Trolls populated Old Norse myths long before they roamed the Eastern District of Texas. As U.S. policy turns hostile to patent trolling, the epic battle between Nokia Oyj and IPCom GmbH may determine whether trolls return to their original stomping grounds, and repopulate Europe.
"Classic U.S. trolls are looking at Europe and thinking of coming here," says Nokia litigation head Richard Vary, "but they are waiting to see how the IPCom case works out."
Bernard Frohwitter learned the art of patent lawyering in Houston during the 1990s, where he managed the U.S. office of Munich's Bardehle Pagenberg and later set up Frohwitter Intellectual Property Counselors. After his return to Germany, Bosch GmbH hired Frohwitter to license a promising portfolio of mobile phone patents. In 2007, he formed IPCom with Fortress Investment Corp., bought the mobile patents himself and brought claims against Nokia worth up to €12 billion.
Vary calls Frohwitter Europe's "first pure, classic patent troll" who "targets the big guys with injunctions" (or as the Skaldic poets put it more lyrically, sucks the wealth of giants). Nokia's lead outside counsel, Jane Mutimear of Bird & Bird, calls Frohwitter "the first and possibly only U.S.-style IP lawyer" in Europe, in the sense that "he bought a portfolio himself and is trying to monetize it." In short, Frohwitter's foes see him as Europe's answer to Raymond Niro of Niro, Haller & Niro or David Berten of Global IP Law Group.
If Frohwitter is a troll, then Vary plays the role of the Norse god Odin. His avowed aim for the last seven years has been to keep Europe safe from what the poets called the swallowers of heaven's wheel.
After spending a decade at Linklaters, Vary moved to Nokia in 2006. Not coincidentally, soon afterwards Nokia fired its opening salvo in the European smartphone wars, seeking a declaration that any troll wishing to buy Bosch's patents should offer Nokia a fair royalty. In the ensuing months Bosch and Nokia tried to negotiate the sale of a patent license. As Vary tells it, a Bosch lawyer warned that if Nokia didn't agree to a license, Bosch would sell the portfolio to "a shark." Vary didn't know it yet, but as he sees it in retrospect: "The shark was already Bosch's outside counsel. Frohwitter was behind the threat, and then he created the shark."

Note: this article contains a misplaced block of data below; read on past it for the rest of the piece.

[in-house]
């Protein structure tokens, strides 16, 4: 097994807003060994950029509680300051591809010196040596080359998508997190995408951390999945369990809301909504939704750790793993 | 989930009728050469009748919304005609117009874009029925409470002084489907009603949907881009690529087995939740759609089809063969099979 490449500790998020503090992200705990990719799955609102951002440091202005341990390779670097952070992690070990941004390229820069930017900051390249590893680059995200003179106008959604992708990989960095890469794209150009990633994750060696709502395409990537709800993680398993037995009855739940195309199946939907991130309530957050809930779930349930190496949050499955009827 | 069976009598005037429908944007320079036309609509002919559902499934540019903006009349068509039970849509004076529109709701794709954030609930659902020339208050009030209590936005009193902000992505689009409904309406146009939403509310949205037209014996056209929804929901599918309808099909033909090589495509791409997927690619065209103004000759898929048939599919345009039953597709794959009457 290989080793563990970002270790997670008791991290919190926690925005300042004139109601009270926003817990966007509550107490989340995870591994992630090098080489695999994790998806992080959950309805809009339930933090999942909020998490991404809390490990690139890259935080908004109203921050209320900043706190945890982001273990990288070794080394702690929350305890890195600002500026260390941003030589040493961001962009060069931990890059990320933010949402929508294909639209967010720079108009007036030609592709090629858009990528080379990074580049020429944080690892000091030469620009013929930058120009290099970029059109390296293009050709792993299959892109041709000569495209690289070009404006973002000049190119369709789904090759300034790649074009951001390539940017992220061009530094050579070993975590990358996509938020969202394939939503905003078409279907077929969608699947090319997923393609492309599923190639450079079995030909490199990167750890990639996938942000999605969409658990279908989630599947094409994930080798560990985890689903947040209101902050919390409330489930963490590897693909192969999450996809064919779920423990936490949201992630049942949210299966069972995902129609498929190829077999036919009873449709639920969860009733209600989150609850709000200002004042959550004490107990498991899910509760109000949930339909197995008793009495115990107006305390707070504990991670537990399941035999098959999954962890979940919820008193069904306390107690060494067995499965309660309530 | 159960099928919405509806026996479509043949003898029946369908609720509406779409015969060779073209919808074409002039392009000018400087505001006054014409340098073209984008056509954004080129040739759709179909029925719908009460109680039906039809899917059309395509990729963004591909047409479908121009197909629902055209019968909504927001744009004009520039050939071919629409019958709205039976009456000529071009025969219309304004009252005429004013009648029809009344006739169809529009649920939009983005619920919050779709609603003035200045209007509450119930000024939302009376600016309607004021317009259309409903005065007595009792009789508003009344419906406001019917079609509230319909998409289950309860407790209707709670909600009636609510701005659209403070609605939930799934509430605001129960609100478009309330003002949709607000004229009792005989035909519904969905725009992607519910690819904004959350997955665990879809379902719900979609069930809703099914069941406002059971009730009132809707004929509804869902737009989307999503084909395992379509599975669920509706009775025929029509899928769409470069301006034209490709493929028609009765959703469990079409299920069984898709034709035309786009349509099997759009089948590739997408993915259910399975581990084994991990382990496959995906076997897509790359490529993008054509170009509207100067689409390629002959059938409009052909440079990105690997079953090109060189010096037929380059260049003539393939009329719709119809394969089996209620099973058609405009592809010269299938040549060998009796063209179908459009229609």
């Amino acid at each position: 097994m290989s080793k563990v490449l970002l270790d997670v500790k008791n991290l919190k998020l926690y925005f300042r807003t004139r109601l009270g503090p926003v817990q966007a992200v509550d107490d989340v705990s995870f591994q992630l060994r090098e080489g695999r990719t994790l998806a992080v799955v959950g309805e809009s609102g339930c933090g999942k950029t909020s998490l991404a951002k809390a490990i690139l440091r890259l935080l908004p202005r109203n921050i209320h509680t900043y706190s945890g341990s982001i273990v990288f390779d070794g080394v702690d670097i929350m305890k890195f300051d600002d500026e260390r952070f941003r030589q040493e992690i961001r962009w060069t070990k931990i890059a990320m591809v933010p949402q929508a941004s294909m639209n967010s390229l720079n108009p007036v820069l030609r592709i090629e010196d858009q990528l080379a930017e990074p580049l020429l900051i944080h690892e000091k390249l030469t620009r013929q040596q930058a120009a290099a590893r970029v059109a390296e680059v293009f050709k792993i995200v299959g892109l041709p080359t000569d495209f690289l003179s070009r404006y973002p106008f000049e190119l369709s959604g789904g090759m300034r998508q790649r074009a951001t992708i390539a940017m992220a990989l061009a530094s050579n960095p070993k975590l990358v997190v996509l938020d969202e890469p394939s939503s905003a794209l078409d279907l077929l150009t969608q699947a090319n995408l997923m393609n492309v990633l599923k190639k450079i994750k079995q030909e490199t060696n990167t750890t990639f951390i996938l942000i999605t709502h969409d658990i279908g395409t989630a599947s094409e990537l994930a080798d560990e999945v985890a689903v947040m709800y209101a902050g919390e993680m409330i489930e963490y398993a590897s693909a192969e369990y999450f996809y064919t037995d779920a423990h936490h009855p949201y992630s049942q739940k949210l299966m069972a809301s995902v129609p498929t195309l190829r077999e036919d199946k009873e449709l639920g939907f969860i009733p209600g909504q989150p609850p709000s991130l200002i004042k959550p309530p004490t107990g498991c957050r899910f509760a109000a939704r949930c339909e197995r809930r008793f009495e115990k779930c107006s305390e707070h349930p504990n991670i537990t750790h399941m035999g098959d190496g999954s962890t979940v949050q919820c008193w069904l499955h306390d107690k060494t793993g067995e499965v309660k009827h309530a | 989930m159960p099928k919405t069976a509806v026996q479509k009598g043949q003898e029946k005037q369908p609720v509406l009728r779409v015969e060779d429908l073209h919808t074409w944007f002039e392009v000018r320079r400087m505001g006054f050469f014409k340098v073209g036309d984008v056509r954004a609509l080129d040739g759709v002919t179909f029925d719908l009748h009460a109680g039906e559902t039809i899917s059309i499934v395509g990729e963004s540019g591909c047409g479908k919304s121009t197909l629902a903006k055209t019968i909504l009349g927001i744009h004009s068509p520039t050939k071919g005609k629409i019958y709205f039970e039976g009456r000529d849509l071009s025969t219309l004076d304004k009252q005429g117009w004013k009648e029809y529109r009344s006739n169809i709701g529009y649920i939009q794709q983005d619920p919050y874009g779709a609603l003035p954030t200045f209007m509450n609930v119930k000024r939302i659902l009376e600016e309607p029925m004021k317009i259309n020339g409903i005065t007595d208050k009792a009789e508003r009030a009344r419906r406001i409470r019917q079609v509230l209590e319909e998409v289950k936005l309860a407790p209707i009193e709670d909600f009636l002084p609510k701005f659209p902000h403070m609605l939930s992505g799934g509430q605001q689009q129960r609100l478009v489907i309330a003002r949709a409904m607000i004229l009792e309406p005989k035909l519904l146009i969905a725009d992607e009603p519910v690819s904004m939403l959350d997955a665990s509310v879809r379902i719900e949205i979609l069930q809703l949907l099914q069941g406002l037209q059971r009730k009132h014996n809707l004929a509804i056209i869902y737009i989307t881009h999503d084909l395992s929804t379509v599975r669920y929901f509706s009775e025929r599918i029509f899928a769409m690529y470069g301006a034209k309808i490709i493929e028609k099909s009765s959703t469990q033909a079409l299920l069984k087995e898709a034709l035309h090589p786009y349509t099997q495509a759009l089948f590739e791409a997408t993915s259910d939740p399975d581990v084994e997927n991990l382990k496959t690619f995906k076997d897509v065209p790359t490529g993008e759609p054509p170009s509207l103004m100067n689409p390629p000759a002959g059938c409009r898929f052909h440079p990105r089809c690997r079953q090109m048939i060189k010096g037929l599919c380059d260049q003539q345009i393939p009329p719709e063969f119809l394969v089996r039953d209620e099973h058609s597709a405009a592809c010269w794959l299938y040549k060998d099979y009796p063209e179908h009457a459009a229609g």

Frohwitter sees himself as more of an engineer and entrepreneur than a lawyer, and certainly not as a troll or shark. He calls Nokia's attacks self-interested and hypocritical, because Nokia has a sizable business selling patents to licensing companies. "Nokia is worse than any troll because it is a 'troll-master,'" he gamely concludes. More fundamentally, Frohwitter argues that most licensors play a valuable role by demanding a fair price to reward the creativity of inventors. In the U.S., he concedes, licensors with weak patents can "blackmail" companies with the threat of high legal fees and hassle. But in Europe the cost of litigating is much lower, he argues, and licensors must win on the strength of their patents.
In late 2007, after buying Bosch's portfolio, IPCom launched its first wave of patent actions in Germany, eventually expanding its campaign to assert over 60 patents in three countries. Nokia's response was to file a wave of invalidity claims in English court the next year. Its approach was to use English findings of invalidity to persuade German courts to stay infringement actions on some patents, and to persuade the licensor to abandon other patents for fear of losing in English court and getting stuck paying opponents' legal fees. Vary credits Bird & Bird's Mutimear with inventing the strategy. The new rule of thumb, he says, is that European patent claimants like German courts because they're the quickest to decide infringement; patent defendants like English courts because they're the quickest to decide invalidity; and nobody likes French courts because they're slow on everything.
With the exception of only one patent, Nokia's approach has succeeded on a grand scale. More than 60 Bosch patents have been declared invalid as granted or conceded by IPCom, and IPCom has paid more than $12.5 million in costs for its failed actions. For its efforts, Bird & Bird was given an award this summer for technology team of the year from the London magazine Legal Business.
But the exception—IPCom patent #100a—is asignificant one. Observers say that any award implying that Nokia has won the war, or that IPCom has lost it, would be highly premature.